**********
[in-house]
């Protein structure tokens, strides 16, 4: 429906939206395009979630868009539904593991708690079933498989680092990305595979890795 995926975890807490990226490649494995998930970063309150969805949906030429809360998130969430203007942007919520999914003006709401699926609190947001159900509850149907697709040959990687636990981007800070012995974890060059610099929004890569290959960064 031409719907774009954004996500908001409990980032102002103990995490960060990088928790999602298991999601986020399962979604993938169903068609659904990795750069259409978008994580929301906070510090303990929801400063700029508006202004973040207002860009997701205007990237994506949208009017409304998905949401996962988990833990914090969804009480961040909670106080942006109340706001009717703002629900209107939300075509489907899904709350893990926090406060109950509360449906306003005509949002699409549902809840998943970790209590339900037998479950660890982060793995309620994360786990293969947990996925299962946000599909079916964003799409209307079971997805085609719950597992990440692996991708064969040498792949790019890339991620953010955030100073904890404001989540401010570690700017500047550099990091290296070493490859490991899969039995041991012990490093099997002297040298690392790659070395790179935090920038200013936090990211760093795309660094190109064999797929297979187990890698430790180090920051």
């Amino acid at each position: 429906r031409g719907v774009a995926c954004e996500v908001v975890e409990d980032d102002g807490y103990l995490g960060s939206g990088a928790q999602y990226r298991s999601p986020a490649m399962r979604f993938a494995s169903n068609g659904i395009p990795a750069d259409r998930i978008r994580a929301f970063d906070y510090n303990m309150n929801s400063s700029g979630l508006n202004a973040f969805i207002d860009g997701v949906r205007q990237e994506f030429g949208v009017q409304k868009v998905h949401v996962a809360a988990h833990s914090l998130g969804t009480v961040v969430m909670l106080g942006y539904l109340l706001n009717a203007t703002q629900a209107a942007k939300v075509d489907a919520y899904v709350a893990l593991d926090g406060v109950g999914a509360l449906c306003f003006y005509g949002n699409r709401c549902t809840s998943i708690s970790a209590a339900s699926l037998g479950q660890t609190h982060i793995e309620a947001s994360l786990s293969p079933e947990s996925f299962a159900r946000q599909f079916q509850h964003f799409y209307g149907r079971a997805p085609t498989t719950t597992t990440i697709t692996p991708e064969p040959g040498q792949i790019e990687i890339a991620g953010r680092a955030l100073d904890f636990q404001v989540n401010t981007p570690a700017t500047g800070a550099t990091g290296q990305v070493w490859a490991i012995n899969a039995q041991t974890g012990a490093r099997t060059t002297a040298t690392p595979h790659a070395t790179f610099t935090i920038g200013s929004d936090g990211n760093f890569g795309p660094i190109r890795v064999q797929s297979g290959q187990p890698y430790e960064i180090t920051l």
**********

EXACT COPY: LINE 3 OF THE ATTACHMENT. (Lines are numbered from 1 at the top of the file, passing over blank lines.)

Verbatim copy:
């Amino acid at each position: 429906r031409g719907v774009a995926c954004e996500v908001v975890e409990d980032d102002g807490y103990l995490g960060s939206g990088a928790q999602y990226r298991s999601p986020a490649m399962r979604f993938a494995s169903n068609g659904i395009p990795a750069d259409r998930i978008r994580a929301f970063d906070y510090n303990m309150n929801s400063s700029g979630l508006n202004a973040f969805i207002d860009g997701v949906r205007q990237e994506f030429g949208v009017q409304k868009v998905h949401v996962a809360a988990h833990s914090l998130g969804t009480v961040v969430m909670l106080g942006y539904l109340l706001n009717a203007t703002q629900a209107a942007k939300v075509d489907a919520y899904v709350a893990l593991d926090g406060v109950g999914a509360l449906c306003f003006y005509g949002n699409r709401c549902t809840s998943i708690s970790a209590a339900s699926l037998g479950q660890t609190h982060i793995e309620a947001s994360l786990s293969p079933e947990s996925f299962a159900r946000q599909f079916q509850h964003f799409y209307g149907r079971a997805p085609t498989t719950t597992t990440i697709t692996p991708e064969p040959g040498q792949i790019e990687i890339a991620g953010r680092a955030l100073d904890f636990q404001v989540n401010t981007p570690a700017t500047g800070a550099t990091g290296q990305v070493w490859a490991i012995n899969a039995q041991t974890g012990a490093r099997t060059t002297a040298t690392p595979h790659a070395t790179f610099t935090i920038g200013s929004d936090g990211n760093f890569g795309p660094i190109r890795v064999q797929s297979g290959q187990p890698y430790e960064i180090t920051l």